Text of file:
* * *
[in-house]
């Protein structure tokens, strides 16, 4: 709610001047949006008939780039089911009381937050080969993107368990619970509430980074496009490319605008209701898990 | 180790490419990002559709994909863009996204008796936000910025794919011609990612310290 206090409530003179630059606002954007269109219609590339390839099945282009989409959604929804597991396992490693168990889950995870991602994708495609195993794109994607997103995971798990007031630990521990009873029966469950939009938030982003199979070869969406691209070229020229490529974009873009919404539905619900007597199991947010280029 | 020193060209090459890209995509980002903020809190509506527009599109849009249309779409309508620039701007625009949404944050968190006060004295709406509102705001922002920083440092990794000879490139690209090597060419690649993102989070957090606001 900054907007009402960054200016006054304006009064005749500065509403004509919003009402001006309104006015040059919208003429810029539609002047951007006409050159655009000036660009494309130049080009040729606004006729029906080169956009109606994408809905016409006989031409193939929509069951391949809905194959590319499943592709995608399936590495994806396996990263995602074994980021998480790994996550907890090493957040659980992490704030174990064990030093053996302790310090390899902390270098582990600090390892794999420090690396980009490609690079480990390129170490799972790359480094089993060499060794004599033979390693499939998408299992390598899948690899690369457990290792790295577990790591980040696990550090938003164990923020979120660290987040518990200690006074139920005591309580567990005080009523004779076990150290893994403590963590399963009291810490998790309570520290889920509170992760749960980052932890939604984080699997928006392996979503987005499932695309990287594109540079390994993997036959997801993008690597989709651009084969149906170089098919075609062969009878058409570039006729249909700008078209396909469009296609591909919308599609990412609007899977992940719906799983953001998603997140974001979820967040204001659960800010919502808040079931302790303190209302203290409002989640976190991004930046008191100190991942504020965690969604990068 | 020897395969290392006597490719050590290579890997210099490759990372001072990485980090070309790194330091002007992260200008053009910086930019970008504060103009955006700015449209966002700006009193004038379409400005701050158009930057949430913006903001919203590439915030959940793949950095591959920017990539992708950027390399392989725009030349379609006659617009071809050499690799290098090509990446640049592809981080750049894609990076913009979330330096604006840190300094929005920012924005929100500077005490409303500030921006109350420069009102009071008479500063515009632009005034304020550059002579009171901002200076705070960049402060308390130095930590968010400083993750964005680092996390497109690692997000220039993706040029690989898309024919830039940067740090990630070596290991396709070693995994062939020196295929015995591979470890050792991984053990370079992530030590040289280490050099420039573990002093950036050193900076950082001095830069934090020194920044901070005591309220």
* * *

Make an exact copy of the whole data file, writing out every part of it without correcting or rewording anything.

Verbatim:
[in-house]
């Protein structure tokens, strides 16, 4: 709610001047949006008939780039089911009381937050080969993107368990619970509430980074496009490319605008209701898990 | 180790490419990002559709994909863009996204008796936000910025794919011609990612310290 206090409530003179630059606002954007269109219609590339390839099945282009989409959604929804597991396992490693168990889950995870991602994708495609195993794109994607997103995971798990007031630990521990009873029966469950939009938030982003199979070869969406691209070229020229490529974009873009919404539905619900007597199991947010280029 | 020193060209090459890209995509980002903020809190509506527009599109849009249309779409309508620039701007625009949404944050968190006060004295709406509102705001922002920083440092990794000879490139690209090597060419690649993102989070957090606001 900054907007009402960054200016006054304006009064005749500065509403004509919003009402001006309104006015040059919208003429810029539609002047951007006409050159655009000036660009494309130049080009040729606004006729029906080169956009109606994408809905016409006989031409193939929509069951391949809905194959590319499943592709995608399936590495994806396996990263995602074994980021998480790994996550907890090493957040659980992490704030174990064990030093053996302790310090390899902390270098582990600090390892794999420090690396980009490609690079480990390129170490799972790359480094089993060499060794004599033979390693499939998408299992390598899948690899690369457990290792790295577990790591980040696990550090938003164990923020979120660290987040518990200690006074139920005591309580567990005080009523004779076990150290893994403590963590399963009291810490998790309570520290889920509170992760749960980052932890939604984080699997928006392996979503987005499932695309990287594109540079390994993997036959997801993008690597989709651009084969149906170089098919075609062969009878058409570039006729249909700008078209396909469009296609591909919308599609990412609007899977992940719906799983953001998603997140974001979820967040204001659960800010919502808040079931302790303190209302203290409002989640976190991004930046008191100190991942504020965690969604990068 | 020897395969290392006597490719050590290579890997210099490759990372001072990485980090070309790194330091002007992260200008053009910086930019970008504060103009955006700015449209966002700006009193004038379409400005701050158009930057949430913006903001919203590439915030959940793949950095591959920017990539992708950027390399392989725009030349379609006659617009071809050499690799290098090509990446640049592809981080750049894609990076913009979330330096604006840190300094929005920012924005929100500077005490409303500030921006109350420069009102009071008479500063515009632009005034304020550059002579009171901002200076705070960049402060308390130095930590968010400083993750964005680092996390497109690692997000220039993706040029690989898309024919830039940067740090990630070596290991396709070693995994062939020196295929015995591979470890050792991984053990370079992530030590040289280490050099420039573990002093950036050193900076950082001095830069934090020194920044901070005591309220």